Music and HCIMusic and HCI
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Music and HCI

CHI 2016 Workshop

A one-day workshop at CHI 2016, 7 May 2016, San Jose, CA, USA. Room 210A San Jose Convention Centre

Workshop Papers

Pdfs available here: papers

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09:00 - 09:20 Welcome and introduction
09:20 - 10:30 Presentations from participants (session 1 - see below)
10:30 - 11:00 Coffee break
11:00 - 12:30 Presentations from participants (session 2 - see below)
12:30 - 14:00 Lunch
14:00 - 15:00 Group discussions
15:00 - 15:30 Coffee break
15:30 - 16:30 Group discussions report back 
16:30 - 17:00 Final discussion and round up

Workshop Goals

The goals for the workshop are as follows.

  • To explore new and emerging ideas and practices from Music Interaction and to investigate how these relate and could contribute to existing HCI practices.
  • To identify new ideas in HCI that could address outstanding problems in Music Interaction.
  • To characterize aspects of Music Interaction that may require approaches distinctively different from mainstream HCI, and the reasons for such differences.
  • explore research on any aspect of Music Interaction and reflect on the state of the art and its implications.
  • To explore cutting edge research on any aspect of Music Interaction and reflect on its implications for interaction design more generally.

Follow-up goals include the publication of a collection of revised and extended submissions as papers in a journal special issue or book.


Music is an evolutionarily deep-rooted, abstract, real-time, complex, non-verbal, social activity. Consequently, interaction design in music can be a valuable source of challenges and new ideas for HCI.

This workshop will reflect on the latest research in Music and HCI (music interaction for short), with the aim of strengthening the dialogue between the music interaction community and the wider HCI community. We will explore recent ideas from music interaction that may contribute new perspectives to general HCI practice, and conversely, recent HCI research in non-musical domains with implications for music interaction. We will also identify any concerns of Music Interaction that may require unique approaches.

Contributors engaged in research in any area of Music Interaction or HCI who would like to contribute to a sustained widening of the dialogue between the distinctive concerns of the Music Interaction community and the wider HCI community are encouraged to submit a position paper.

In the interest of developing dialogue, as well as seeking submissions from Music Interaction researchers already familiar with mainstream HCI, we encourage submissions from cutting edge Music Interaction researchers who are less familiar with HCI, but who believe their work may have wider implications for interactivity, and who would like to explore such connections through the workshop.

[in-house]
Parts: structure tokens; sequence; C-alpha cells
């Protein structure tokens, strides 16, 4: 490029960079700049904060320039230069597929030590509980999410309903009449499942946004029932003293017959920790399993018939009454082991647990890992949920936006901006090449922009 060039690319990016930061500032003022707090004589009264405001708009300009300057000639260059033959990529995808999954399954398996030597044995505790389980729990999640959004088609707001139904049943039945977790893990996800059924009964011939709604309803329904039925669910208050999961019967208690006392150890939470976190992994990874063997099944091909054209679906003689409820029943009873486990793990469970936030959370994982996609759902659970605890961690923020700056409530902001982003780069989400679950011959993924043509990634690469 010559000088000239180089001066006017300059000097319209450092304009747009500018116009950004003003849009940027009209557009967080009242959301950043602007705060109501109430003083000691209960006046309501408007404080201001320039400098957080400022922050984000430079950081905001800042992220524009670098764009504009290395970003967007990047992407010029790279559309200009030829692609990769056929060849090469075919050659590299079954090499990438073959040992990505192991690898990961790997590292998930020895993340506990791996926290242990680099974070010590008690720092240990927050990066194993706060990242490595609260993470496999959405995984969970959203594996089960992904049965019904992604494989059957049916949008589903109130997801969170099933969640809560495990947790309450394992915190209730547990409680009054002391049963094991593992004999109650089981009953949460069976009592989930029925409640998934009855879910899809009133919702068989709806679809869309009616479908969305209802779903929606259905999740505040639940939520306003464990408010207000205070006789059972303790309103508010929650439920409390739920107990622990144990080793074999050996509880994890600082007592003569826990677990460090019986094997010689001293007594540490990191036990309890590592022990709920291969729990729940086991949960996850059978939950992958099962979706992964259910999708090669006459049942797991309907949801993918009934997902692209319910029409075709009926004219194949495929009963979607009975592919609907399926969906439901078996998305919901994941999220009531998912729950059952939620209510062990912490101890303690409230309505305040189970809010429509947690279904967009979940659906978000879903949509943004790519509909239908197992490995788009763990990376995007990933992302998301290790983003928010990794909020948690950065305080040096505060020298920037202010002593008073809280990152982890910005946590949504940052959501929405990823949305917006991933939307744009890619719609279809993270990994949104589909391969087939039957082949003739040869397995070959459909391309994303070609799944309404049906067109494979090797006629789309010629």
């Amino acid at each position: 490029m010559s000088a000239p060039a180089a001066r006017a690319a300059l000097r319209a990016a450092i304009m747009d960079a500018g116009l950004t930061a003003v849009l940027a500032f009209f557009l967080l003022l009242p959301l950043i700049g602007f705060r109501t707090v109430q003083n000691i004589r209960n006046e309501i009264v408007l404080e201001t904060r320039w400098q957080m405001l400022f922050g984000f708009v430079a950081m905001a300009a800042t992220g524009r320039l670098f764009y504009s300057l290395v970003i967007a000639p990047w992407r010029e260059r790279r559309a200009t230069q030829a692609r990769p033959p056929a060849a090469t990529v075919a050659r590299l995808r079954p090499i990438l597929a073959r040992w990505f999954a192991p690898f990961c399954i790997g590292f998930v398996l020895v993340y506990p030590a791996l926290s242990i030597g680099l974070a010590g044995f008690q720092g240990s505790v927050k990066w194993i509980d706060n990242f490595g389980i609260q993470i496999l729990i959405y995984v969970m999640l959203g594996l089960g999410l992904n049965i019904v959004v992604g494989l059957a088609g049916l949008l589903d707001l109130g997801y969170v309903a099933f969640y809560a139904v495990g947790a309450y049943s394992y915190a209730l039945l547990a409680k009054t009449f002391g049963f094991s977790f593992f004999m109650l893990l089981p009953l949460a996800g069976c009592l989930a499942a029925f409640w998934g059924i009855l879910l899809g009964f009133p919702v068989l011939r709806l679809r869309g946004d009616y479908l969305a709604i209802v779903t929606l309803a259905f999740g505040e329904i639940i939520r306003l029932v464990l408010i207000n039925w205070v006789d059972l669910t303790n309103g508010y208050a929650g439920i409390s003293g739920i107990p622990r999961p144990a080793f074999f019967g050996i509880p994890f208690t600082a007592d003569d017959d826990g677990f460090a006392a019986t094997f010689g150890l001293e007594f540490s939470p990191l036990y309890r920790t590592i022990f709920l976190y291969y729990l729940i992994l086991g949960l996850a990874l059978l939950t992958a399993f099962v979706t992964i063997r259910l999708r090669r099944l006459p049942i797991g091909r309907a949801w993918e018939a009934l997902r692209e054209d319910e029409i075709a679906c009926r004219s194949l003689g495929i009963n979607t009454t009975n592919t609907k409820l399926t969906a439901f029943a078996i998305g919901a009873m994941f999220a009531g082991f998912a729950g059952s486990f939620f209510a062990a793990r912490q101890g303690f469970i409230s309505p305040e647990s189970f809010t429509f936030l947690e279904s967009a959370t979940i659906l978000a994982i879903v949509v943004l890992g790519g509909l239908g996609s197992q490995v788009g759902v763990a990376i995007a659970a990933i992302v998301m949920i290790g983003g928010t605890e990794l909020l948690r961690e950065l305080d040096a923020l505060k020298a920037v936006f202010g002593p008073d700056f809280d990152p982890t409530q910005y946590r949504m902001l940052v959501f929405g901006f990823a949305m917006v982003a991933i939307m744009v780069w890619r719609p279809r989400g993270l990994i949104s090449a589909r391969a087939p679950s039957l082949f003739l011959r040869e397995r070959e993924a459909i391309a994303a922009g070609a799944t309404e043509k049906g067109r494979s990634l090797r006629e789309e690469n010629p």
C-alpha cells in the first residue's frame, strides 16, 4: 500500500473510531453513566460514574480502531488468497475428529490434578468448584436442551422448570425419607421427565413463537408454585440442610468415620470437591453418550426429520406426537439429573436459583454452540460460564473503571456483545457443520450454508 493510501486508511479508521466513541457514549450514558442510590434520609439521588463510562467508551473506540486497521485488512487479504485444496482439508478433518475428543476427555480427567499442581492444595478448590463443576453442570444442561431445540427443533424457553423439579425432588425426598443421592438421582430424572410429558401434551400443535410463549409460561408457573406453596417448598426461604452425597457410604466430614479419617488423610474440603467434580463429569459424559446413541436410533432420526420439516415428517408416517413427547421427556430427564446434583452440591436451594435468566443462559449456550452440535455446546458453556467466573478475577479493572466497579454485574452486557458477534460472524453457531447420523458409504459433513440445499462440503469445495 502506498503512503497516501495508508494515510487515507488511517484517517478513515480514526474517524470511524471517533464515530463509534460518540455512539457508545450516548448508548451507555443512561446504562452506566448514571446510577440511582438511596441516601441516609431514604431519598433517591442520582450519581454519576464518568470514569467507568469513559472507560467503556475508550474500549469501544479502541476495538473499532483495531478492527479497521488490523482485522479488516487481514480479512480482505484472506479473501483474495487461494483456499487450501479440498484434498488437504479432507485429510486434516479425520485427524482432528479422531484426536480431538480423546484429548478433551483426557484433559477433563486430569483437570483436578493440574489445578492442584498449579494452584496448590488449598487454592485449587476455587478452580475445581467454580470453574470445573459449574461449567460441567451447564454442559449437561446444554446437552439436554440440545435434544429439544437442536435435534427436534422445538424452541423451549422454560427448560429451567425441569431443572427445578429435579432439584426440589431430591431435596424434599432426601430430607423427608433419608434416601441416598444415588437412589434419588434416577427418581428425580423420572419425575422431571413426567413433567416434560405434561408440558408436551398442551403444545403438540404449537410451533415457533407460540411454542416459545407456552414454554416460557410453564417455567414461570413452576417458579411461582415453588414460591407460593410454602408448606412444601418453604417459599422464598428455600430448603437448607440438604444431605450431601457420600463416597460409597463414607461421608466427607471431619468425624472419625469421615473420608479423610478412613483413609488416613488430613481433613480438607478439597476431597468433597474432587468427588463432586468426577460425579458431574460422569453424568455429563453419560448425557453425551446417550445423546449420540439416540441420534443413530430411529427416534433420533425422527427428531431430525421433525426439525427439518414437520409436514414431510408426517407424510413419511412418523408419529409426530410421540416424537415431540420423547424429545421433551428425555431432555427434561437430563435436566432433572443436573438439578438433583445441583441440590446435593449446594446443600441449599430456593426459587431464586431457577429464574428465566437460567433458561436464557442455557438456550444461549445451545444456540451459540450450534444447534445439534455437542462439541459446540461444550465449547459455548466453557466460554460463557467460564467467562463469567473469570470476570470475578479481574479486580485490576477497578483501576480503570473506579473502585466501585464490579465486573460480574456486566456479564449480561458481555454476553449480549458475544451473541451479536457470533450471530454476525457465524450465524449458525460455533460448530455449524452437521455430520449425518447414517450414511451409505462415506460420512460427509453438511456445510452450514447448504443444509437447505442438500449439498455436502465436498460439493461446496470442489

Please send enquiries to
Informal queries to individual
organisers are also welcome.


For more information on see the organisers page

9:20 Dynamic Physical Modeling for Designing Music Interactions 
Edgar Berdahl 

9:30 Material-Oriented Musical Interaction 
Tom Mudd, Simon Holland and Paul Mulholland 

9:40 Human Computer Interaction meets Computer Music : The MIDWAY Project
Marcelo Wanderley, Stéphane Huot, Joseph Malloch, Jérémie Garcia, Wendy Mackay and Michel Beaudouin-Lafon. 

9:50 Position Paper: Measuring Users' Cognitive and Affective State to Develop Intelligent Musical Interfaces 
Beste F. Yuksel, Kurt B. Oleson, Remco Chang and Robert J.K. Jacob 

10:00 Using Game Mechanics to Facilitate Networked Musical Collaboration 
Cem Cakmak, Anil Camci and Angus Graeme Forbes 

10:10 Thoughts on Virtual Reality Design for Musical Expression 
Ge Wang 

10:20 Mediated Musical Interactions in Virtual Environments 
Rob Hamilton 


11:00 Crossroads: Interactive Music Systems Transforming Performance, Production and Listening 
Mathieu Barthet, Florian Thalmann, György Fazekas, Mark Sandler and Geraint Wiggins 

11:10 HCI, Music and Audiences: Enabling New Performance Contexts by Understanding Experience 
Sam Ferguson and Oliver Bown 

11:20 LiveMAP Design Cards for Technology-Mediated Audience Participation in Live Music 
Oliver Hödl, Fares Kayali, Geraldine Fitzpatrick and Simon Holland 

11:30 Digital Musical Instruments for Participatory Music: Designing Internal Experience 
Courtney Brown and Garth Paine 

11:40 Expressive Music Interaction: tools, prototypes and hackathons 
Jordi Janer, Frédéric Bevilacqua, Sebastián Mealla, Frederic Font, Sergi Jordà, Emmanuel Fletty, Gaël Dubus and Norbert Schnell 

11:50 Free-Improvised Rehearsal-as-Research for Musical HCI 
Charles Martin and Henry Gardner 

12:00 Broader Perspectives in the Understanding of Musical Expression 
Jeff Gregorio, Matthew Prockup, Brandon Morton and Youngmoo Kim 

12:10 Understanding virtuosi as expert users and celebrating variation as expressive difference in embodied interaction 
Atau Tanaka 

12:20 Three Facets for the Evaluation of Musical Instruments from the Perspective of the Musician 
Gian-Marco Schmid  

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Last modified 26 September 2020 at 11:03 am by simon